As you explore the different types of nurses, consider becoming a surgical, OR, or med-surg nurse. These different types of nurses are also quick under pressure.
Perioperative nurses focus on pre- and postoperative care. You’ll need to set up the surgical room for upcoming operations. You’ll also manage tools during an operation and apply bandages afterward.
Medi-surgical nurses work on the surgical or medical floor of a hospital. To become a med-surg nurse, you’ll need strong organizational and time management skills. You’ll likely take care of multiple patients at the same time.
You’ll need strong communication skills as well. As a med-surg nurse, you’ll need to communicate with surgical staff, doctors, and other team members.
If you want to work in a fast-paced environment, this is the job for you!
Travel nurses are registered nurses who fill workforce gaps in healthcare organizations and hospitals. As a travel nurse, you might fill in for a sick nurse or on maternity leave. You might even travel to another country to help with natural disasters.
You’ll need both ASN and RN certifications to become a travel nurse, and a BSN is recommended.
If you want to travel the world and help patients, consider becoming a travel nurse.
Do you have an interest in women’s health, pregnancies, and childbirth? If these common types of nurses don’t suit your interests, consider becoming a nurse-midwife. To become a nurse-midwife, you’ll need your Associate’s Degree or Bachelor’s of Science Degree.
You’ll also need your RN.
As a nurse-midwife, you’ll attend to pregnant women by assisting with prenatal appointments. You’ll also help during the labor and delivery process. Some nurse-midwives continue caring for patients outside of the delivery room, too.
By becoming a nurse-midwife, you’ll provide your patients with a holistic approach to the care they need.
To become a nurse practitioner, you’ll need your Master’s Degree or Doctor of Nursing Practice Degree (DNP). These nurses work in hospitals and doctor’s offices.
You might need a specific certification depending on your care specialty, too.
Nurse practitioners are primary and specialty care providers. They deliver advanced nursing services. These nurses also:
- Complete physical examinations
- Order testing
- Prescribe medications
Do you want to advance your nursing career? Consider becoming a nurse practitioner. You’ll provide more in-depth care that’s similar to a doctor’s care.
Meanwhile, you’ll have a higher return on investment, since the cost of earning your degree is cheaper.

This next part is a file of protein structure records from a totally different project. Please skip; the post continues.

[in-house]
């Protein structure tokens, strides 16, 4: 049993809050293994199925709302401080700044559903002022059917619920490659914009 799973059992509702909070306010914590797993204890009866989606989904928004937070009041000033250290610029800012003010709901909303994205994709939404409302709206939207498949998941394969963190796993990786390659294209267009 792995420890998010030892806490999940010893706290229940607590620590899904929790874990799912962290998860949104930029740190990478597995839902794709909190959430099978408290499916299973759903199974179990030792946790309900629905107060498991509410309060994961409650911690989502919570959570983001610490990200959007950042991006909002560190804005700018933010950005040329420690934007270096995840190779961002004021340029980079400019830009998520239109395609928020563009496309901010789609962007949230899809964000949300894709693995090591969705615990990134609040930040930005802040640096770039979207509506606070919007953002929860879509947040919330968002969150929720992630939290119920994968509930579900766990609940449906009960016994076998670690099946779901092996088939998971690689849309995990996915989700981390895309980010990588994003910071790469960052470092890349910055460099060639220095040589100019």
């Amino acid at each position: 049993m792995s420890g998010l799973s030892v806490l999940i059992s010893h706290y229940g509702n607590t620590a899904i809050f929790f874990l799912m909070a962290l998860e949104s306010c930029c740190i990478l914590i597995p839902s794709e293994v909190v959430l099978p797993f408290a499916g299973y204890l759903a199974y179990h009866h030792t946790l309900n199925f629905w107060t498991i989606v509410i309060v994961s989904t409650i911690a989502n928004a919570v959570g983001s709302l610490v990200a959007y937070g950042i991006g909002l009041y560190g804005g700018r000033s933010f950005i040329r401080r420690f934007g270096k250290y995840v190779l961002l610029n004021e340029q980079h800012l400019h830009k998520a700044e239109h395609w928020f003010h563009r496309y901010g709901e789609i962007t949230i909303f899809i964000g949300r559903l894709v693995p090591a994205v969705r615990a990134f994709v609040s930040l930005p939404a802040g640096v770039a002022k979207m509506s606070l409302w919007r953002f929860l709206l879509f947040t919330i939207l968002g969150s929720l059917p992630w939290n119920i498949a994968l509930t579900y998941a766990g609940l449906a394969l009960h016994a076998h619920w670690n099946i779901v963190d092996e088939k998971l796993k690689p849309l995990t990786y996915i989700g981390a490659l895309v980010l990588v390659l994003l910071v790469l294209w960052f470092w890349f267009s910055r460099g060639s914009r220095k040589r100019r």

Public Health Nurse
Are you interested in helping large communities of people (rather than treating patients one-on-one)? Consider becoming a public health nurse. Public health nurses teach communities about health concerns.
You can educate patients, help them discover different treatment options, and teach prevention. You’ll also assist patients with medical care.
To become a nursing administrator, you’ll need your Bachelor’s of Science Degree and Registered Nurse License. Administrators are similar to nursing managers. You’ll oversee entire units of nursing teams to ensure everything runs smoothly.
As you explore these different types of nurses, consider your interests. Do you want to help children and teenagers? Consider becoming a pediatric nurse.
Pediatric nurses complete physical exams. They also diagnose illnesses and help doctors develop treatment plans.
Do you have an interest in cancer diagnoses and treatment? Consider becoming an oncology nurse. As an oncology nurse, you’ll help with early detection and symptom management.
You might consider working for a specialty medical center, ambulatory center, or hospital.
To become an oncology nurse, you’ll need your ASN. You’ll likely need your RN and Oncology Certified Nurse certification, too.
Do you have an interest in musculoskeletal issues and diseases? These conditions can include:
- Joint replacements
- Fractured bones
As an orthopedic nurse, you’ll help care for patients with physical issues. You can help cast broken bones and administer pain medications. You’ll also develop treatment plans to help patients manage their bone and muscular issues.
Nurse managers are supervisors. You’ll take on an administrative role and handle:
- Recruiting nurses
- Creating schedules
- Making budgetary decisions
You’ll manage a team of nurses and supervise patient care.
To become a nurse educator, you’ll need your Master’s Degree and RN. Nurse educators teach nursing patients before they start caring for patients. You’ll inspire individuals and shape the next generation!
Related Learning Opportunities
How To Become a Travel Nurse
If you love traveling and a career in nursing, becoming a travel nurse is a great option. You can work temporary jobs all across the country.
Nursing and CNA Continuing Education CEUs
Nursing continuing education requirements differ for CNAs, RNs, LPNs, and other nurses. It also depends on the state so it can get confusing.